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Becoming Authentic

The secret to authenticity is just being yourself, so the cliché goes. In my class Managing Human Behavior in the Organization, we discuss Bill George’s excellent model of Authentic Leadership. But I wanted to go deeper into questions such as: What does it really mean to be yourself? What is this “self” that’s authentic? How do you find it? How will you recognize it if you find it? Does it even exist? And how can you be yourself when you have to work in roles in which you often have to compromise—or at least put aside—authentic dimensions of your being? My research culminated in my new book, How to Be Authentic: Simone de Beauvoir and the Quest for Fulfillment.

Simone de Beauvoir was a French philosopher who was writing in the mid-twentieth century. Her philosophy remains relevant today because she was thinking about how to live in turbulent times. Political and environmental uncertainties still haunt us. Discrimination and oppression endure. Pay gaps and traditional gender roles persist. In How to Be Authentic, I explore how Beauvoir's philosophy can help us gain clarity amidst the chaos and lead more authentic lives.

The central idea is that there is no such thing as a fixed authentic self because we’re always growing and evolving. We aren’t born with a mystical essence that we have to find; we create our essence. Our actions and decisions shape our identity over time. Authenticity is a continuous, poetic endeavor of intentionally inventing and reinventing ourselves.

But authenticity is not an individual quest. To become authentic is to exercise our freedom while taking responsibility for creating ourselves—as well as for the world we’re creating around us. We share the same human condition with other people and the same earthly condition with our ecosystem. We have to take other people and our environment into account by virtue of our coexistence.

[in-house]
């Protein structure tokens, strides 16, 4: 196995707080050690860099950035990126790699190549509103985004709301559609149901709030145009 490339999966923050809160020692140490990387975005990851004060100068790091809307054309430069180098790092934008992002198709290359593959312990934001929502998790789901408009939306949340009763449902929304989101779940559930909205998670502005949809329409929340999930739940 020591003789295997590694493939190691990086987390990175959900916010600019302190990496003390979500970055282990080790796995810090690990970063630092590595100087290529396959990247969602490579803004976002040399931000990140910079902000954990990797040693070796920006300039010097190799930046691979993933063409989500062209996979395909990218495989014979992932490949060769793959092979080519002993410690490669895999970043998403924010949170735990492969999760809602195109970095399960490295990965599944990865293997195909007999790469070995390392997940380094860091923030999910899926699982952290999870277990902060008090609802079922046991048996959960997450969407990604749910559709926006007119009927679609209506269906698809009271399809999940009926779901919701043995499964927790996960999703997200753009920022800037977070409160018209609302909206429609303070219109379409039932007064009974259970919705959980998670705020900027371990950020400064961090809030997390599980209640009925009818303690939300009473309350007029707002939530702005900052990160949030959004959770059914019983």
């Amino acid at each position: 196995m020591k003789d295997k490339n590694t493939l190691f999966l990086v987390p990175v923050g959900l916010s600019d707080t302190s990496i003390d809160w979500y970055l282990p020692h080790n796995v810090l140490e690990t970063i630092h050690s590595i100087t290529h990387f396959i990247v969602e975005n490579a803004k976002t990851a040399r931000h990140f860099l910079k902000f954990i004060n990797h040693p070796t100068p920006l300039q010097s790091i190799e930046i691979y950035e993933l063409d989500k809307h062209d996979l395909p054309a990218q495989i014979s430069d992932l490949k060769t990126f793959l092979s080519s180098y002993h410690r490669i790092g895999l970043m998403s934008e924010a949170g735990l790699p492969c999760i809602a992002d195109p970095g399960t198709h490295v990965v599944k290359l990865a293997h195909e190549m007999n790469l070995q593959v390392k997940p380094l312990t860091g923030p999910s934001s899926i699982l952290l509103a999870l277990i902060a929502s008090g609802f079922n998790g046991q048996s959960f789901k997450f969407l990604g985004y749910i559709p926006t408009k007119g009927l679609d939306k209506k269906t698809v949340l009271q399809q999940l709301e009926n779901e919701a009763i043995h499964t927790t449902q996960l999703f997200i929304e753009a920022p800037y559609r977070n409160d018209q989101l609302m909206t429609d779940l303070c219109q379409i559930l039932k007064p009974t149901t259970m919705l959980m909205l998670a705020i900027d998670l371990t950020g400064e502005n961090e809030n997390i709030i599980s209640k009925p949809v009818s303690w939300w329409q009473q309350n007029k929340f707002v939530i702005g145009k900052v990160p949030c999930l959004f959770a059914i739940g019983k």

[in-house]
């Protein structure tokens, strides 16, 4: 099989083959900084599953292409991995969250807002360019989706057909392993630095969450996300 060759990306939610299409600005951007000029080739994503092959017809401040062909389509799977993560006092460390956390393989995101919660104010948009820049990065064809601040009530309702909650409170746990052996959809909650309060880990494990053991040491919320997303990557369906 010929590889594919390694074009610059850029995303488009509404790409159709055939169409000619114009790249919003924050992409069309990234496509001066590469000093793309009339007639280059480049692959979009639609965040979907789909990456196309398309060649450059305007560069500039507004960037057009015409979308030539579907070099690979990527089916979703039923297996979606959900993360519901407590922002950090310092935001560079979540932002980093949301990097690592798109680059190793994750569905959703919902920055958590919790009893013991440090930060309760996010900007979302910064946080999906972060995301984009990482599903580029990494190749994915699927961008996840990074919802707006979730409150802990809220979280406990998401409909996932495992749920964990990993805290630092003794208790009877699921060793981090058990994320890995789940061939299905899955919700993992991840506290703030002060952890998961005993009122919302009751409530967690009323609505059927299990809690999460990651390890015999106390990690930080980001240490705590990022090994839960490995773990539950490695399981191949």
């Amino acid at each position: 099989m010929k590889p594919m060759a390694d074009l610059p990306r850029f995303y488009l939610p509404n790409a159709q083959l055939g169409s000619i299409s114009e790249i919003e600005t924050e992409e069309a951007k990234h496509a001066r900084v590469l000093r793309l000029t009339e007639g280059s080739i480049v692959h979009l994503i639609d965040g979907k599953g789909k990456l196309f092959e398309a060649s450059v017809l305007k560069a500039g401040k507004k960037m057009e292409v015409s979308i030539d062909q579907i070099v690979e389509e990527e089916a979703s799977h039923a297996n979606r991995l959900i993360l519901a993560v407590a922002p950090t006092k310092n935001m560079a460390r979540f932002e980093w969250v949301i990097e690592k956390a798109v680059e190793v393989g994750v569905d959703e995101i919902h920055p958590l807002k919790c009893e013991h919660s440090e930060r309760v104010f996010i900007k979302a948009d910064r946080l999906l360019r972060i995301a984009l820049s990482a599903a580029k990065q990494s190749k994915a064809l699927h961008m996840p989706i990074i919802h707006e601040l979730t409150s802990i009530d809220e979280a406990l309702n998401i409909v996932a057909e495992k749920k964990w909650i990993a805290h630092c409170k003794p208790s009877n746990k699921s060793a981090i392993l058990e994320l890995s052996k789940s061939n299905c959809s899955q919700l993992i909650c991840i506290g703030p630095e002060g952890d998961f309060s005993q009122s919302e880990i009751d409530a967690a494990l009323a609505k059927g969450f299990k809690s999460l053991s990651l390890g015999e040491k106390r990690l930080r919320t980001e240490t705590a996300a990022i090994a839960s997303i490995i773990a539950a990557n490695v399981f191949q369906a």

Becoming authentic is going to look different for each of us, but below are some ideas that can help orient our lives in authentic ways:

  1. Dare to be more than your role: It’s comforting to fall into line and do what everyone expects of you. But that’s neither creative nor exciting. When you can muster the courage to free yourself from fixed and preconceived notions of who you are, you open up new possibilities, new ways of doing things, and new ways of being.
  2. Foster a rebellious spirit: Not everyone has the privilege and opportunity to reject the roles given to them, which is why it’s important to form solidarities and push back against oppressive structures that prevent people from stretching themselves into an open future.
  3. Build intersubjective relationships: Intersubjectivity is about making space for other people to express themselves in authentic ways. It means letting go of any impulses to dominate and control others. It means creating reciprocal, cooperative, and constructive connections with others and the world.
  4. Stop chasing happiness: Chasing happiness traps us in the hedonic treadmill, forever craving fresh hits of dopamine. But happiness can be a consequence of reaching toward authenticity, which entails embracing your independence and interdependence, and taking thoughtful risks to pursue self-chosen goals.
  5. Become the poet of your life: Creating your authentic self is like writing a poem. There aren’t any particular rules or prescribed outcomes. If we follow someone else’s poem, or let someone else dictate our poem to us, we cease to be the creators of our own lives. We cease to become authentic.

So don’t waste time trying to discover who you are. Become the poet laureate of your own life. In Beauvoir’s words, “Change your life today. Don’t gamble on the future, act now, without delay.” 

Dr. Cleary’s book How to Be Authentic is available in bookstores. And you can connect with Dr. Cleary on LinkedIn, Twitter, or Instagram. Managing Human Behavior in the Organization is among more than ten business and management courses offered by the Columbia University School of Professional Studies. Explore more than 3,000 academic courses in 100-plus subject areas available through the Visiting Students and Postbaccalaureate Studies programs, which run in the fall, spring, and summer terms.